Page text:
Taiwan Tati Cultural and Educational Foundation

 
  • Increase font size
  • Default font size
  • Decrease font size
Home The News News China uses Web stars for infiltration

China uses Web stars for infiltration

E-mail Print PDF

The title and logo of the Mainland Affairs Council are pictured on a podium at the council’s offices in Taipei in an undated photograph.
Photo: Chung Li-hua, Taipei Times

China’s “united front” efforts targeting Taiwan are ubiquitous, and include the employment of Internet celebrities to carry out infiltration campaigns on social media, members of the Mainland Affairs Council’s (MAC) Advisory Committee said yesterday.

The council released the minutes of a committee meeting on China’s “legal war” against Taiwan and possible response measures.

The “legal war” aims to unilaterally define jurisdiction over Taiwan to legitimize annexing the nation based on Beijing’s so-called “democratic negotiations,” while preparing to negate Taiwanese legislation, the minutes said.

Committee members and academics who attended the meeting were not named in the minutes.

The National Security Law imposed by Beijing in Hong Kong is a model for China to draw up Taiwan-related regulations, the minutes said.

Globally, Beijing would continue to squeeze Taiwan’s international space and block the nation from joining international organizations as a sovereign state, they said.

On a civic level, Beijing aims to promote economic, social and cultural integration by linking identity documents for Taiwanese to China’s civic rights, it said.

To grasp the changes in China’s legislation related to Taiwan, the government should watch the implementation of Hong Kong’s National Security Law and the developments in the territory, the minutes said.

China’s legal war against Taiwan operates in tandem with other public opinion, psychological and diplomatic tactics, a committee member said.

Beijing has been employing Internet celebrities to wage “united front” and infiltration campaigns against Taiwan on video platforms or attack certain targets through social media, such as WeChat, in an attempt to circumvent legal regulations, the member said.

Taiwan should prepare countermeasures and share information with international partners to promote joint defense and security cooperation, the member added.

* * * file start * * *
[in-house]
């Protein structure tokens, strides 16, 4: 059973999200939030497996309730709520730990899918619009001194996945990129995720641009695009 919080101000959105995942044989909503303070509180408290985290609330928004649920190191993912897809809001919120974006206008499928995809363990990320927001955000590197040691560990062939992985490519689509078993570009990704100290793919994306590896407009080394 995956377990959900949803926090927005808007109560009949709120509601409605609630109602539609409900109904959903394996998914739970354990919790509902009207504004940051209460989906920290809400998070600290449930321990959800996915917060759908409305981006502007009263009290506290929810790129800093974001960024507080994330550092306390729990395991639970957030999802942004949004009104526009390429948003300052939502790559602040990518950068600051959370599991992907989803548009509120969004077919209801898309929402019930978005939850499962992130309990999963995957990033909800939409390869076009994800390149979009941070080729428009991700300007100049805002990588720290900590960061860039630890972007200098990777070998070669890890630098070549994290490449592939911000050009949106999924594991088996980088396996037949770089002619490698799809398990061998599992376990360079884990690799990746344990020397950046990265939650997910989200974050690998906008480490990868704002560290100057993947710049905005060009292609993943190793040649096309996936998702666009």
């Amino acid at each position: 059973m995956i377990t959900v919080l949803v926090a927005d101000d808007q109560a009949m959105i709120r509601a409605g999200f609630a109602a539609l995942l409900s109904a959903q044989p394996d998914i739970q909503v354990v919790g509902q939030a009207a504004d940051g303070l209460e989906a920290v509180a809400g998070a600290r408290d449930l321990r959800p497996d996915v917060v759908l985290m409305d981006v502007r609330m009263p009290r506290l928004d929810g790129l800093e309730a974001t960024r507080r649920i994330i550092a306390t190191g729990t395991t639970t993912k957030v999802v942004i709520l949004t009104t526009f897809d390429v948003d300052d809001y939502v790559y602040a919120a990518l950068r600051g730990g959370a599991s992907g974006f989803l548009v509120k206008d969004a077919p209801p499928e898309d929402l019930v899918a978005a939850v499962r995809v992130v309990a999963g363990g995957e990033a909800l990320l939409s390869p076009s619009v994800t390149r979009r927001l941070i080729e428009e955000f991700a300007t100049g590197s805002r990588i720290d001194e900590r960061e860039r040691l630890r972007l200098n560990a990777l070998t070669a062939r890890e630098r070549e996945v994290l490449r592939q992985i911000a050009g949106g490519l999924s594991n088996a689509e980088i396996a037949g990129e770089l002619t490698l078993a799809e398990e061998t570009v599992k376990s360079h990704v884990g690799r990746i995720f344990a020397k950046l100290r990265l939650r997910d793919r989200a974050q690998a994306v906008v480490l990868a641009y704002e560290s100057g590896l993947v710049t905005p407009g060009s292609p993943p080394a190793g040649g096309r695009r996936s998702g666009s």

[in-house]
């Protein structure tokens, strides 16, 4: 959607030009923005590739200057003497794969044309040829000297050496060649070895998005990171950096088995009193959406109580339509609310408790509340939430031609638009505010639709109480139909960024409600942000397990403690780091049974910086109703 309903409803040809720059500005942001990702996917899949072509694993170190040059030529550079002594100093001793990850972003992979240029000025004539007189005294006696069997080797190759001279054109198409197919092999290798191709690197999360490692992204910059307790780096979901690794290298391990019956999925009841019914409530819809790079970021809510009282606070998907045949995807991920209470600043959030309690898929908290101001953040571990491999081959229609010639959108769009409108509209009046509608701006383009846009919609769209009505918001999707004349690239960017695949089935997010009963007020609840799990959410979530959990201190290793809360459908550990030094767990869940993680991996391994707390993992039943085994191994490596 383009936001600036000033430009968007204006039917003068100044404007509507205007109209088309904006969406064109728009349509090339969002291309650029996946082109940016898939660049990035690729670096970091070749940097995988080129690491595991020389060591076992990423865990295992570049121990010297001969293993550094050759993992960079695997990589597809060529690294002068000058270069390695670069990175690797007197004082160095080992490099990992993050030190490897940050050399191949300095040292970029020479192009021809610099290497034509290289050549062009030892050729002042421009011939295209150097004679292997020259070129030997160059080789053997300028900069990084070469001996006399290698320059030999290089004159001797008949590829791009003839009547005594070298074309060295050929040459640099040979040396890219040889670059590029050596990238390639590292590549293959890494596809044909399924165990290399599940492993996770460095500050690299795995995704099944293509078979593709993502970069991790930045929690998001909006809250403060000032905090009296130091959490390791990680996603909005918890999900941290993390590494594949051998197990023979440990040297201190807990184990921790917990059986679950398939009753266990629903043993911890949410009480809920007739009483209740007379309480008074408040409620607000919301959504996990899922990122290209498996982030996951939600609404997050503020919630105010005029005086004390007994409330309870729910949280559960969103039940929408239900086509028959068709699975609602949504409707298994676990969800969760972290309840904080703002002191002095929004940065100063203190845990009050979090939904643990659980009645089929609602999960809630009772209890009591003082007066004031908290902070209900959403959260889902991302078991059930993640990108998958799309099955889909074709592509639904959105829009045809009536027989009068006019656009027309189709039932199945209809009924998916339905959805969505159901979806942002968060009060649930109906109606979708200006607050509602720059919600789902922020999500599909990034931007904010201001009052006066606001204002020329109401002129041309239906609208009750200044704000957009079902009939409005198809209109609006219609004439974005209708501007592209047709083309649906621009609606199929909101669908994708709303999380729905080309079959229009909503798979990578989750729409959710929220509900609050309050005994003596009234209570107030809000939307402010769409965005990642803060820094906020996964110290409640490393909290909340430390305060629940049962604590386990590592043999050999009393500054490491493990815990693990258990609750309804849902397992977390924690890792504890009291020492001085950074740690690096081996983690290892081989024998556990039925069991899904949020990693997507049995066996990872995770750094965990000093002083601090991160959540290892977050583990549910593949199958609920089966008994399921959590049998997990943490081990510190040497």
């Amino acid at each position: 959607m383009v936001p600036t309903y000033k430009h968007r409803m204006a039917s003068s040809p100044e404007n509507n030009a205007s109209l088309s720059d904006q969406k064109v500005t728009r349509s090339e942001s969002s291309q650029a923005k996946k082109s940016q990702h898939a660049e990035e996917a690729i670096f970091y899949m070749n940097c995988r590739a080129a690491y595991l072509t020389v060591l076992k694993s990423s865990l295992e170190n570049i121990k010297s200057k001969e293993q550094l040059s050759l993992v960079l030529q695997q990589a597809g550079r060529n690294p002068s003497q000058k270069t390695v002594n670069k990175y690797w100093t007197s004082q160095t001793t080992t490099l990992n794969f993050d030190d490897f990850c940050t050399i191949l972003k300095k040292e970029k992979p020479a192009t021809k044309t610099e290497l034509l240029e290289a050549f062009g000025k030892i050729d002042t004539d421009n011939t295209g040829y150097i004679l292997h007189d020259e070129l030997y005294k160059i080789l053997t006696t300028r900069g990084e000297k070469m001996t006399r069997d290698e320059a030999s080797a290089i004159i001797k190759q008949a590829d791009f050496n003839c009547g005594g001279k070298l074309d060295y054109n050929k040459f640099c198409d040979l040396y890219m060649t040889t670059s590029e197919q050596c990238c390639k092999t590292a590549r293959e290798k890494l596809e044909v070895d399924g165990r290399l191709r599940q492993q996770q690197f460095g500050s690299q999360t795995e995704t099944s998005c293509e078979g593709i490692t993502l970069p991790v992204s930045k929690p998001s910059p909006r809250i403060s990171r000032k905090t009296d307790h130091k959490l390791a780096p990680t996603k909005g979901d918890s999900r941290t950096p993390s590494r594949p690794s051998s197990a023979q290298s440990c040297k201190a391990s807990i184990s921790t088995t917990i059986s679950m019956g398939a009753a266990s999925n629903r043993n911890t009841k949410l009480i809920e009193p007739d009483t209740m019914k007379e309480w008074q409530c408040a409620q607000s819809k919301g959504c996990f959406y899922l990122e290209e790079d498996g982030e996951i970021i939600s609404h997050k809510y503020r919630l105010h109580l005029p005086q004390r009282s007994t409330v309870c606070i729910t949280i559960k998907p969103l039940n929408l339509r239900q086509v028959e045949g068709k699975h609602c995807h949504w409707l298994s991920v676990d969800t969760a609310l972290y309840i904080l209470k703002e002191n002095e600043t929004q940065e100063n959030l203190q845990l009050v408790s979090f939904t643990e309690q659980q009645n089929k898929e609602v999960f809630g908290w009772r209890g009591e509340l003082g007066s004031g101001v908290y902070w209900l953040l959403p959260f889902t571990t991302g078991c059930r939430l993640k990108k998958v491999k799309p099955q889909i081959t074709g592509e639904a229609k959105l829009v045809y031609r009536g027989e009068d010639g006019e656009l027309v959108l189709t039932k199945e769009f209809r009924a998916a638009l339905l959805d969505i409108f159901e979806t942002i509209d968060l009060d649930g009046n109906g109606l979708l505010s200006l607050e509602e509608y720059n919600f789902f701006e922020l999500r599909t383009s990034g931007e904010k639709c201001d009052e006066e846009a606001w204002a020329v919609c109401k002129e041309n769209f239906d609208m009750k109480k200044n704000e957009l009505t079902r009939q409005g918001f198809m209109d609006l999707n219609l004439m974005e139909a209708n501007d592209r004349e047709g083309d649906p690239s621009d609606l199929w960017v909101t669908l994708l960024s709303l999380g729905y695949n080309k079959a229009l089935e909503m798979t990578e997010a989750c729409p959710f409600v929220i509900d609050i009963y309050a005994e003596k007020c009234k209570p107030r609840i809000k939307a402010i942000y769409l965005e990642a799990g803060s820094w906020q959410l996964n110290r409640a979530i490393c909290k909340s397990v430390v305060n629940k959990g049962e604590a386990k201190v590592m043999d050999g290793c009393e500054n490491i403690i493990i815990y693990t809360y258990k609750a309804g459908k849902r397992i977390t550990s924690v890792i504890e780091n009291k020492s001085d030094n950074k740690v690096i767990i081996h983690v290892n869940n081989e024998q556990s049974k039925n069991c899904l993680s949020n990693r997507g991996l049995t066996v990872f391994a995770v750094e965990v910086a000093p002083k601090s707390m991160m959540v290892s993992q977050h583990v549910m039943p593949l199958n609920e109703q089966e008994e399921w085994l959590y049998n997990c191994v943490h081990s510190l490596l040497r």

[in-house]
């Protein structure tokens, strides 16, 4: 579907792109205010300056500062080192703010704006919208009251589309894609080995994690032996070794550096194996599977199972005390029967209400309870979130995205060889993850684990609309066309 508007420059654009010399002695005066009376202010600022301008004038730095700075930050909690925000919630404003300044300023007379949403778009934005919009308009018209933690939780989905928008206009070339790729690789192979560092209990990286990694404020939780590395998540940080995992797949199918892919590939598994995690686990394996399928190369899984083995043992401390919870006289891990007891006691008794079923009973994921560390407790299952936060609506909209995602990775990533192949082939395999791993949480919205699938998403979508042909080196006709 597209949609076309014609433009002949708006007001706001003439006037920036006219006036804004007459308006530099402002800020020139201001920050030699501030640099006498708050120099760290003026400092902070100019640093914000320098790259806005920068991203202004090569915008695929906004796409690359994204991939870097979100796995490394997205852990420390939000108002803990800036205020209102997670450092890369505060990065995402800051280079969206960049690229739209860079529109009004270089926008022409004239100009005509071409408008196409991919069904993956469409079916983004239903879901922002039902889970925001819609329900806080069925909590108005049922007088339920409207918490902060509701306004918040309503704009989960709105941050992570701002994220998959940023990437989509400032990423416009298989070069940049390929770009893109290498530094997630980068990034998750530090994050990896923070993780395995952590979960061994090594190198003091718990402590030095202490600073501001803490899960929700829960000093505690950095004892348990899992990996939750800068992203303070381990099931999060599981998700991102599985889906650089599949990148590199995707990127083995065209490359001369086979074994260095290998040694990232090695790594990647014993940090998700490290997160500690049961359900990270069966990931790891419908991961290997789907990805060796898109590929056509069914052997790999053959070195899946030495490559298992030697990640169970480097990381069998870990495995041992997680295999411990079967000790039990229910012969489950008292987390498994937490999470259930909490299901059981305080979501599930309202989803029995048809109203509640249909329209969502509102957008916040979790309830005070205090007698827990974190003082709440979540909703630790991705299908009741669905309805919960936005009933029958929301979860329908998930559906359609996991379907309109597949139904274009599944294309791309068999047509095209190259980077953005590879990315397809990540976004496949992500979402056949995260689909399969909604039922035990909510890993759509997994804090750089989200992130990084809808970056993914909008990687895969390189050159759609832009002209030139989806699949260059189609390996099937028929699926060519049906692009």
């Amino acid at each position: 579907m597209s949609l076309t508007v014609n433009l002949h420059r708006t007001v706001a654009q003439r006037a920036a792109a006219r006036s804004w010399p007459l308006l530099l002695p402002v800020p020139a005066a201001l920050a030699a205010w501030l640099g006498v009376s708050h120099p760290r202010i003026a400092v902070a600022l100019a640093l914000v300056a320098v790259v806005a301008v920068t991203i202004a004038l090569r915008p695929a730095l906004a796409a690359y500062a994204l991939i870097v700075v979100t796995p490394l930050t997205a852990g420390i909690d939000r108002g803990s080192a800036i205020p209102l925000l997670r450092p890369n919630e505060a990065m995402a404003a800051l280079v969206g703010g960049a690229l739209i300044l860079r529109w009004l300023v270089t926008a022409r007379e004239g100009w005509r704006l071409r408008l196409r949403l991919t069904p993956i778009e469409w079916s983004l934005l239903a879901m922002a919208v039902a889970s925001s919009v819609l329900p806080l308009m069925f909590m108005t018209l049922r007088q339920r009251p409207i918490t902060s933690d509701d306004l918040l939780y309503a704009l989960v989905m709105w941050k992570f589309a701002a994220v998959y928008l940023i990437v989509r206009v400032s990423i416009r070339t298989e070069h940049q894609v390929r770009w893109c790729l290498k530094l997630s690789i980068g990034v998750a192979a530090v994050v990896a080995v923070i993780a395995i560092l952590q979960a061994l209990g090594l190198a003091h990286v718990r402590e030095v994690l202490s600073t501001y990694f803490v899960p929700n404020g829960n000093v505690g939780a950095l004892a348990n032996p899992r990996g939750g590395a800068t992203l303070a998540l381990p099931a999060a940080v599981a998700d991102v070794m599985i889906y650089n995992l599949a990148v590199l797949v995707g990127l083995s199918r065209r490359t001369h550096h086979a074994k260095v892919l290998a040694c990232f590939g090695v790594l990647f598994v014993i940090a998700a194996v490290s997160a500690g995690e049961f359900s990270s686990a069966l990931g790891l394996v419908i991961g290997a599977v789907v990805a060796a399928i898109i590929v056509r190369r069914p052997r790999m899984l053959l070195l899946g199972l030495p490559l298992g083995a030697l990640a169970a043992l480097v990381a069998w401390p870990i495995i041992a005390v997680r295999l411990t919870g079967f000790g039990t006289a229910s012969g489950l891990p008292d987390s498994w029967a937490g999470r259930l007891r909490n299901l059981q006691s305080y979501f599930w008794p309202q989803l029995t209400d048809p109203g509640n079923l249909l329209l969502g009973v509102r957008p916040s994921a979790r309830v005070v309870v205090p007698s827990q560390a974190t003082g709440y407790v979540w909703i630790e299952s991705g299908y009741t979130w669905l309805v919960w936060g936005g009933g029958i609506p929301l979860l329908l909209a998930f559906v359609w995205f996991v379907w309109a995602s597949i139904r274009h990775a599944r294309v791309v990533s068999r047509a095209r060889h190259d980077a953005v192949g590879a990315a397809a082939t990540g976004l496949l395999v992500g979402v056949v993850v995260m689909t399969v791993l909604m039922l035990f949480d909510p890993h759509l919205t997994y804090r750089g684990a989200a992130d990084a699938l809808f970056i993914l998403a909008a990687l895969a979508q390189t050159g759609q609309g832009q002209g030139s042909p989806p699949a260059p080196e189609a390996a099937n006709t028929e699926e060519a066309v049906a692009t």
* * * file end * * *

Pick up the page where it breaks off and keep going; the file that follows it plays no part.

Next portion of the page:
China’s legal war against Taiwan is ubiquitous, another committee member said, citing as examples Chinese People’s Liberation Army aircraft continuing to harass Taiwan and Beijing publicly denying the existence of the median line of the Taiwan Strait.

By rejecting the median line, Beijing is extending its dominion over Taiwan and unilaterally changing the cross-strait “status quo,” just as it enacted the National Security Law in Hong Kong and changed the territory’s “one country, two systems” framework, they said.

In addition to downgrading Taiwan’s international status, Beijing also purports to represent the nation’s interests in international disputes, as shown by its response to the arbitration of territorial disputes in the South China Sea, they said, adding that Taiwan should more actively express its objection to Beijing’s maneuvers.

Another committee member said that China has never abided by the rule of law, but only uses laws to achieve its political aims.

Beijing’s regulations about actual and claimed dominions are different, evidenced by the varied strength and flexibility of its National Security Law enacted in Hong Kong and its “Anti-Secession” Law targeting Taiwan, which deserves the nation’s unwavering attention, they said.


Source: Taipei Times - 2020/09/27



Add this page to your favorite Social Bookmarking websites
Reddit! Del.icio.us! Mixx! Google! Live! Facebook! StumbleUpon! Facebook! Twitter!  
 

Newsflash

To promote transitional justice for Aborigines, the government should clearly define the scope of Aboriginal territories, lawmakers agreed unanimously at a legislative session.

The Legislative Yuan on Tuesday last week passed the Act on Promoting Transitional Justice (促進轉型正義條例), which is aimed at redressing injustices perpetrated by the Chinese Nationalist Party (KMT) administration during the authoritarian era between Aug. 15, 1945, when the Japanese government surrendered in World War II, and Nov. 6, 1992, when the Period of National Mobilization Against the Communist Rebellion ended in Kinmen and Lienchiang counties.